Makes 16 muffins or one 8" cake (I used hald quantities to experiment with)

Cake:
10oz caster sugar
6oz soft margarine e.g. I Can't Believe it's not Butter
3 large eggs
1 rounded tbsp instant coffee dissolved in 1 tbsp water
6oz vanilla yoghurt e.g. Activia creamy
8oz self raising flour
1tsp baking powder
1tsp bicarbonate of soda
2.5oz cocoa powder
4tbsp (maybe a couple more) whisky, whichever brand you like

Ganache:
300g Bournville
200ml double cream
2tbsp whisky
1 heaped tbsp apricot glaze heated and mixed with a splash of water so it is good and runny

1. Pre-heat oven to 180 C for the big cake or 190 C for the muffins. Grease, flour and base line two 8" sandwich tins with baking paper or place 16 muffin cases in muffin trays. I used normal ones from Asda but as you can see some of them lurched over the sides so it's a good job I had greased and floured around the holes first. Those pretty tulip shaped cases might be better to stop this because I don't think the cakes should be made any smaller.


2. Place all the cake ingredients (preferably have everything at room temperature first and don't forget to sift the dry ones) into a big bowl  and mix with an electric mixer on a low speed until combined, then stop, scrape down the sides with a spatula and continue to mix on high until the mixture is lighter in colour. This will take a couple of minutes maybe.

3. Divide the mixture evenly between the two sandwich tins or the muffin cases - about 75g each if using the latter. Yes, I really do weigh things to this extent! Bake in the oven for 25 mins ish (big cake) or 20 mins ish (muffins) then cool on a wire rack for a few minutes before either turning out the big cakes onto the rack or taking the muffins out of the tray to cool completely.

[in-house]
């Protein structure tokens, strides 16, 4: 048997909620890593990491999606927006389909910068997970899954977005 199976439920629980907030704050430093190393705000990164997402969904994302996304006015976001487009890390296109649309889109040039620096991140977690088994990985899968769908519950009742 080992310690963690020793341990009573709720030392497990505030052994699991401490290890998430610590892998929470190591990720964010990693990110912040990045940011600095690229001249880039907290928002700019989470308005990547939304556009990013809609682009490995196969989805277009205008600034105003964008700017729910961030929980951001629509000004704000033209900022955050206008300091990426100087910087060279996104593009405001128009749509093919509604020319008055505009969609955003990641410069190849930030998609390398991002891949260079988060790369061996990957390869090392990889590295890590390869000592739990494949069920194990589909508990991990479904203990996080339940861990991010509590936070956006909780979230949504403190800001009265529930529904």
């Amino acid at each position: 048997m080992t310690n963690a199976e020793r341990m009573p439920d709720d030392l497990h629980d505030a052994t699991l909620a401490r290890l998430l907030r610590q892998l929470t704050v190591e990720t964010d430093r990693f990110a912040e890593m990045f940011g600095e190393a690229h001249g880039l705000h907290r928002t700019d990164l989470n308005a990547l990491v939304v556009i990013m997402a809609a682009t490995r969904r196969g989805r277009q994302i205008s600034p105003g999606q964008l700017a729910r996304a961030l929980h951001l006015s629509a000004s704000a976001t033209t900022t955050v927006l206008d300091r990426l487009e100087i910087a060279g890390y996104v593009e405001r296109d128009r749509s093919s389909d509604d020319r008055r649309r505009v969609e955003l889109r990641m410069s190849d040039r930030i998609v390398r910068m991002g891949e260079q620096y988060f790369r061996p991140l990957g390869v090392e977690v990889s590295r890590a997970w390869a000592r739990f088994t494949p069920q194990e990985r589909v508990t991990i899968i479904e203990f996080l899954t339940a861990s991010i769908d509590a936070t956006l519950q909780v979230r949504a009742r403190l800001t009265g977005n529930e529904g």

4. Chop up the chocolate and place in a bowl then heat the cream in a small saucepan until the first bubble appears. Pour the cream onto the chocolate, cover the bowl and leave for five or ten minutes, then give it a really good stir until the chocolate is all melted and mixed into the cream. Add the whisky and mix again until well combined and the ganache is smooth. Here is a really good point to have a taste then when you are sure it is okay, cover the bowl again and pop into the fridge until the ganache is much thicker but still soft enough to pipe. Make sure the cakes are fully cool before you start finishing and decorating.

5. If using the big cakes, sandwich together with a buttercream of your choice - believe it or not, one made with soft margarine is perfectly adequate here. Brush the tinned down glaze all over the big cake or just on top of the muffins. Spread the ganache (I find a silicone spatula best plus an angled metal spatula for finishing off) over the top and sides of the big cake or fill a piping bag with large star nozzle and pipe a swirl of ganache onto each muffin. Please ignore the dodgy piping in the pictures. I have a severe lack of skills in that area!

Any leftover ganache is best eaten immediately. I wouldn't take the risk that someone else gets hold of it first if I were you.